That’s what they told us.

Abandon ships. The dead flies on the windowsill didn’t make it. Spent most of their abbreviated lives trying to get out. Trapped. The ledge–brushed with latex gloss–paints a ghost memory of a small white coffin with simple steel hinges. Can’t ever forget that oblong box–a silent pearl rolling down the aisle with Jesus waiting at the other end. That’s what they told us. Eileen and leukemia were the names and things she was born with.

She remembered Eileen’s angel hair pasta falling out piece by piece. Those sweet snow-set blue eyes fading to blanched water. Hair and eyes disappearing away with school visits until they stopped all together, same as the flies trying to break though the screen to reach heaven. She wished she could’ve shared her brown mop top with the pale yellowed girl. None of the students were fortunate enough to love Eileen. She was a wisp on a wing not meant to flutter on earth. That’s what they told us.

At tea parties, Eileen might have adored her pink eye patch. She would have told Eileen the pink eye patch didn’t bother her half as much as the clear plastic gloves. An awful rash had settled between her fingers that year. So much time spent itching her knuckles on the carpet until a few fingernails fell off. Gloves and cream. That’s what they told us. They couldn’t fix Eileen. They couldn’t fix a finger rash.

She hoped no one was laughing at her pink eye patch or plastic gloves. Eileen would have understood had they ever had the chance to play. The pink eye patch didn’t fix the astigmatism. The gloves made her hands sweat in the summer. Today, she wears glasses sometimes wondering if a pink eye patch would make an interesting accessory. The finger rash is long gone but since hellacious fourth grade, pinky and ring fingernails grow at a ridiculous rate. Flies will arrive and die attempting to get out. Flies are not sweet and beautiful like butterflies. When you see a butterfly’s wings flutter, it means a spirit is visiting. That’s what they told us.

It has been over forty years since that beautiful, golden-haired child passed from earth. Her little white coffin dug a permanent image into my chest. As for the flies, they will continue dying on my windowsills until I find screen doors for the basement studio. The pink eye patch and plastic gloves, well, sometimes we are granted small challenges to help us grow. As is the way of life for us, there were a few more challenges after that. I suppose I should be grateful. Challenges help us grow into good and decent folk.

That’s what they told us.

Gallean with ragdoll

Gallean with ragdoll

this little character affectionately named Gallean makes appearances from time to time
a sign that you’re growing creatively is when drawing cute is not so horrible, especially when you mostly enjoy creating beastly critters with blood-filled gums

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10 thoughts on “That’s what they told us.

  1. Beautiful work AnnMarie! How is life treating you today? I hope very well. I haven’t been doing so well I ate like 3 glazed donuts last night that skyrocketed my sugars to new heights ahh. I walked from 3am to 4am to get some of the sugar down. Dangerous to be out that time of night. I called my pdoc told him I need a med increase or med change. This can’t be left going I oveat from anxiety, stress and inability to sleep. AnnMarie=Number One! Woo hoo!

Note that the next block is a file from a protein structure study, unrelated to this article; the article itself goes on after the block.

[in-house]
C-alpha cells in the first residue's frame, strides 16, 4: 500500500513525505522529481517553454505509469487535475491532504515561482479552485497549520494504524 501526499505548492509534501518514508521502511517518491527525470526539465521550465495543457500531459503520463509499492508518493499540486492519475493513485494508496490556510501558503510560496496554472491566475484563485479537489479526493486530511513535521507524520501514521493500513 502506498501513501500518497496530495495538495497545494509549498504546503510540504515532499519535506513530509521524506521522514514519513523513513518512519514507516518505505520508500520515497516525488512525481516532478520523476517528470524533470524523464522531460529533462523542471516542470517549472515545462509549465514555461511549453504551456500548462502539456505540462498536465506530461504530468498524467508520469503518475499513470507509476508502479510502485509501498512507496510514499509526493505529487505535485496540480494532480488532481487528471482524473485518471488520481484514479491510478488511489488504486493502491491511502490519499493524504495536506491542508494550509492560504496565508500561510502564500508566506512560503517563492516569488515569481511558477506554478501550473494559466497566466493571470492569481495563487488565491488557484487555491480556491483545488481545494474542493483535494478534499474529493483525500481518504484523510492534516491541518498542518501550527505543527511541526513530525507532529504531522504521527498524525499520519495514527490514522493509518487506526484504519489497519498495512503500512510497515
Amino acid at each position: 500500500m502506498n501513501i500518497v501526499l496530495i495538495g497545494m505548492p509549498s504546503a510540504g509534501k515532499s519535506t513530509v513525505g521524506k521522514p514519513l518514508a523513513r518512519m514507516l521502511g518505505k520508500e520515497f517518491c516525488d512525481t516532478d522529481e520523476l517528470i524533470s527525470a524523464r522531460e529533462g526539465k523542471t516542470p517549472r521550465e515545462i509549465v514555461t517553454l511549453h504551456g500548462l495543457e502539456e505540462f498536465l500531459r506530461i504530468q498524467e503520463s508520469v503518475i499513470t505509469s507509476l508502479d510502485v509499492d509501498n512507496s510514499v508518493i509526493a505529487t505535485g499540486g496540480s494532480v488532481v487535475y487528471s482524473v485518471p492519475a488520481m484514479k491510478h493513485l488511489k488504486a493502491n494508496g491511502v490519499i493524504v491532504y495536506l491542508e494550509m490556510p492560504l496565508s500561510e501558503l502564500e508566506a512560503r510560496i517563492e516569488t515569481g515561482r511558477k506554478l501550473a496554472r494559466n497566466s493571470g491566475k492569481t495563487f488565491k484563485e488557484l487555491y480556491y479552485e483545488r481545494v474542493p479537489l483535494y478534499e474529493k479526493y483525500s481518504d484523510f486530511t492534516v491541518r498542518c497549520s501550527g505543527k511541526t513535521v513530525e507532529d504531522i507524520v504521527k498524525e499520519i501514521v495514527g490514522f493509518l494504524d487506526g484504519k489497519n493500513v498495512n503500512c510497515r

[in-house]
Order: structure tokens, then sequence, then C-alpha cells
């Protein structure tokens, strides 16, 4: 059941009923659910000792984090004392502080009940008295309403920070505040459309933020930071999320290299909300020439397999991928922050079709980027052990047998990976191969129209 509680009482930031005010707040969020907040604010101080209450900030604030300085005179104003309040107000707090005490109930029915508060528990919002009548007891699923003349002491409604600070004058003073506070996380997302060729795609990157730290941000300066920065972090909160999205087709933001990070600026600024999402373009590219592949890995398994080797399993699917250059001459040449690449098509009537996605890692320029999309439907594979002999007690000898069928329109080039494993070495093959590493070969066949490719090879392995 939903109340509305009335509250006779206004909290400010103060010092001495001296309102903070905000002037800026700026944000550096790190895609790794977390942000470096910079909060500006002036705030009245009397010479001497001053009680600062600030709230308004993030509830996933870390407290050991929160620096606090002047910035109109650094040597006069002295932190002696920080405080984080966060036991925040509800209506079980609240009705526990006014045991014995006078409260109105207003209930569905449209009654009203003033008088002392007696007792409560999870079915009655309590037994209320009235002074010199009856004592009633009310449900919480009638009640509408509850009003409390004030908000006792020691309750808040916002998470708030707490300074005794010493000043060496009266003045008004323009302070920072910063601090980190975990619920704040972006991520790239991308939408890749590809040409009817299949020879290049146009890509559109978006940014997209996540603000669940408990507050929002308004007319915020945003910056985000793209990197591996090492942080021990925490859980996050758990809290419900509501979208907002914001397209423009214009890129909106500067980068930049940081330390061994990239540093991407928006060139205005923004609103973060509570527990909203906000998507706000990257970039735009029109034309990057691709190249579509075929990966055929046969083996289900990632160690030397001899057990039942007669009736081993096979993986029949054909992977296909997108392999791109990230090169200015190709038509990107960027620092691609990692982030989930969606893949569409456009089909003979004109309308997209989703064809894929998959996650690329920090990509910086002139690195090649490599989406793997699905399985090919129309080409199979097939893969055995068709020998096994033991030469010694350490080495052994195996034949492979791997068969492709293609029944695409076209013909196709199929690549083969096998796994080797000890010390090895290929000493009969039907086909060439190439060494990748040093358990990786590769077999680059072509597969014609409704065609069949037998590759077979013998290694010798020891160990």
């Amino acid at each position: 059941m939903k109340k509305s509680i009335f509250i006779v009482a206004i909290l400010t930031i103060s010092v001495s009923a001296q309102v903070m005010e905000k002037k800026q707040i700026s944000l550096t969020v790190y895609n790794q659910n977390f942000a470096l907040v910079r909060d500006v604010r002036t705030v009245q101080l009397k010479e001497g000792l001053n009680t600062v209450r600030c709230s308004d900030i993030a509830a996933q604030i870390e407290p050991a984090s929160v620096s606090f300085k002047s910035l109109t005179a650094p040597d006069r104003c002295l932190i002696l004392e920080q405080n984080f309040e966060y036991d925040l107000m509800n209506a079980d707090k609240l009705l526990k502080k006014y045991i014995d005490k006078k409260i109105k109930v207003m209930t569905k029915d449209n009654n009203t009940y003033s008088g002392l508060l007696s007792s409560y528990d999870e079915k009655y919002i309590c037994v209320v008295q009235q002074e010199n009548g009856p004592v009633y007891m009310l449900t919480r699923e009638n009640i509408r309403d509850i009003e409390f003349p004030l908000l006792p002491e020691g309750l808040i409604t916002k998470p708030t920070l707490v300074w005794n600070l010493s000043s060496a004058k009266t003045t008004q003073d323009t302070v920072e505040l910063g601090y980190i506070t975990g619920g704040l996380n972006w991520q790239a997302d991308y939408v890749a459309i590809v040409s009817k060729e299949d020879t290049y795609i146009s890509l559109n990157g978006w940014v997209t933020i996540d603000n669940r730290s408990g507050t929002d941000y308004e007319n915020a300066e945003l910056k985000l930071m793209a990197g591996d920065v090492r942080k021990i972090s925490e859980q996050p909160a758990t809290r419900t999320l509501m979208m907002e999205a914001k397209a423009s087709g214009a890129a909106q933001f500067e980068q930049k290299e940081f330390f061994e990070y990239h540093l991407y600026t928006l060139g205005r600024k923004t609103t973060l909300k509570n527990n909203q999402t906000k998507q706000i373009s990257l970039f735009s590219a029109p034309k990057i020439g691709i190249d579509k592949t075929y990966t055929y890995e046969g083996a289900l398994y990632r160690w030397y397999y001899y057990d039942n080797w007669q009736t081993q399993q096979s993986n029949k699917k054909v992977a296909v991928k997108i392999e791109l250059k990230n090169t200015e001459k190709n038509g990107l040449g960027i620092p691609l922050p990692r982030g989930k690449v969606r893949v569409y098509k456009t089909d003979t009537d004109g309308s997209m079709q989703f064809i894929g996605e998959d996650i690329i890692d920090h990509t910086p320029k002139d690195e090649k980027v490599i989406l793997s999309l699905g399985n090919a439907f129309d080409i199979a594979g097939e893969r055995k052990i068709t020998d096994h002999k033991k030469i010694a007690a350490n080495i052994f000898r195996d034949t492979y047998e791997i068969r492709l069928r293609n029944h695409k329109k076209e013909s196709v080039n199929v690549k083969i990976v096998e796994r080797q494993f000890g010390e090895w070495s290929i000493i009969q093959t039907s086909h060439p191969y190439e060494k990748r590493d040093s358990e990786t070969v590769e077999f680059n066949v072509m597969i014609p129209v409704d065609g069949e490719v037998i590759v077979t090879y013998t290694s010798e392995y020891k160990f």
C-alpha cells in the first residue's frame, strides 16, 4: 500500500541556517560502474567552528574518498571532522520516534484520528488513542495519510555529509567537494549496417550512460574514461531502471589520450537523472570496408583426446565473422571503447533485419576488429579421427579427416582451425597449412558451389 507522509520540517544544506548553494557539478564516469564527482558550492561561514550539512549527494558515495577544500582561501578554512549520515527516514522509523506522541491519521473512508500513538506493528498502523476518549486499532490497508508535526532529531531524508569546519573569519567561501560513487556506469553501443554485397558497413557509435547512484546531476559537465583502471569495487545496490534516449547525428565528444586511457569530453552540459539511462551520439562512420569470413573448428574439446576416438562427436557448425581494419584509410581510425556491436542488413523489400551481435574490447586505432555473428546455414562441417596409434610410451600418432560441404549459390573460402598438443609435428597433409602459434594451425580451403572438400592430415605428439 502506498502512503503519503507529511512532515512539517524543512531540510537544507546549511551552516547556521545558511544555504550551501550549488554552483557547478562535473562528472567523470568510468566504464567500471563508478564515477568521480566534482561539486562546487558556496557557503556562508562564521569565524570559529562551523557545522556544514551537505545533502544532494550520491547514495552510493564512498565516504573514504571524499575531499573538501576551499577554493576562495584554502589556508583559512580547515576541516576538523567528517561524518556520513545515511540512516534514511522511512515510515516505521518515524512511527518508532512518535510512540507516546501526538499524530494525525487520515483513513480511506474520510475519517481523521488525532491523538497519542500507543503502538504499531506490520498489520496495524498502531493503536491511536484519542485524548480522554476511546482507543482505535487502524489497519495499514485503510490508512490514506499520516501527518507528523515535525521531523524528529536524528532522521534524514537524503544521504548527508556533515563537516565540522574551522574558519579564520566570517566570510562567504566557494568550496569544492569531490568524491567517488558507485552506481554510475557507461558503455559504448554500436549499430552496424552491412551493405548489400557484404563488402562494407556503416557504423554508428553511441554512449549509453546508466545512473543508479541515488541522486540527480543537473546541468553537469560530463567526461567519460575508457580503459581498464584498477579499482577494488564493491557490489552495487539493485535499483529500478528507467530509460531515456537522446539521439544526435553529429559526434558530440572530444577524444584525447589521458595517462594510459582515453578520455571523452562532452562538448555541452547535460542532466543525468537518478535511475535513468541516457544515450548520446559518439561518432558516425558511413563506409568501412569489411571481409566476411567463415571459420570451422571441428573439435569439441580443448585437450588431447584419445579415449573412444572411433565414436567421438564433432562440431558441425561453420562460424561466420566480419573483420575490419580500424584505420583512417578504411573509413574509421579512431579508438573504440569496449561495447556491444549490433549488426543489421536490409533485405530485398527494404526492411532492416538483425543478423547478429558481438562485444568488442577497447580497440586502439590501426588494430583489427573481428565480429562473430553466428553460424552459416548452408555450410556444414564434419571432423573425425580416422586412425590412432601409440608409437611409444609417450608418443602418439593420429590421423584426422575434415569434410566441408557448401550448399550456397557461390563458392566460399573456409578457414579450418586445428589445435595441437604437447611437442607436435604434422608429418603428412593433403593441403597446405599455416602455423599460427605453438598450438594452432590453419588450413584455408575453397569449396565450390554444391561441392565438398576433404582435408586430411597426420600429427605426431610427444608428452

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    • Georgiann,
      I remember you have had great loss in your life.
      You are amazing to me. What you are able to create and how you maintain such a positive way about your words and your art.
      I am so very sorry you have this loss in your life. No one deserves to ever grieve a child. And your husband too.
      You are a person to emulate and a heart to hold dear, my friend.
      am:)

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  2. AM Roselli, you are quite “attached” (in reference to your new subhead, which I like) to exquisite writing. Okay, so here’s what I love about this piece: it is creatively/artfully made (the recurrence of “that’s what they told us” is a beaut of a line echoing a deeper meaning and longing) but this narrative also “feels” so authentic–this is real drama filtered through the prism of years, of life lived, of changes endured. I like this direction very, very much.

    And okay, so I have to say this too: my fav gal, Gallean–looking at this wonderful drawing of her makes me tear up, draws out well-wrought emotions. This little girl with her ragdoll is tender, yes, but there is an inherent sadness as well. This drawing is such that it draws me in, makes me want to look at it and keep looking at it–even though it’s the sadness of the girl and her doll that stirs me, something about their relationship, I think. It’s a “good,” human, loving kind of sadness I feel–and that, it seems to me anyway, is what art ought to do: ought to make us feel more human, ought to remind us we are human. Love it, AM, truly.

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    • Hi there, DS
      This one hit me while doing laundry of all things if you can believe it. I was peering in the windowsill there and the dead flies coming up through the basement studio – I leave the Bilcos wide open as much as I can and don’t you know those damn flies keep trying to watch tv – they certainly aren’t helping with the laundry;)
      I think of Eileen now and again – her sweet face popped in my head with the white sill connection and this sort of just came together
      I wasn’t sure it it was a bit confusing keeping the ‘narrator’ in and out
      I so appreciate your comment here, as I’ve said before and will continue to say, these types of remarks help me understand what the hell it is I’m doing
      am:)

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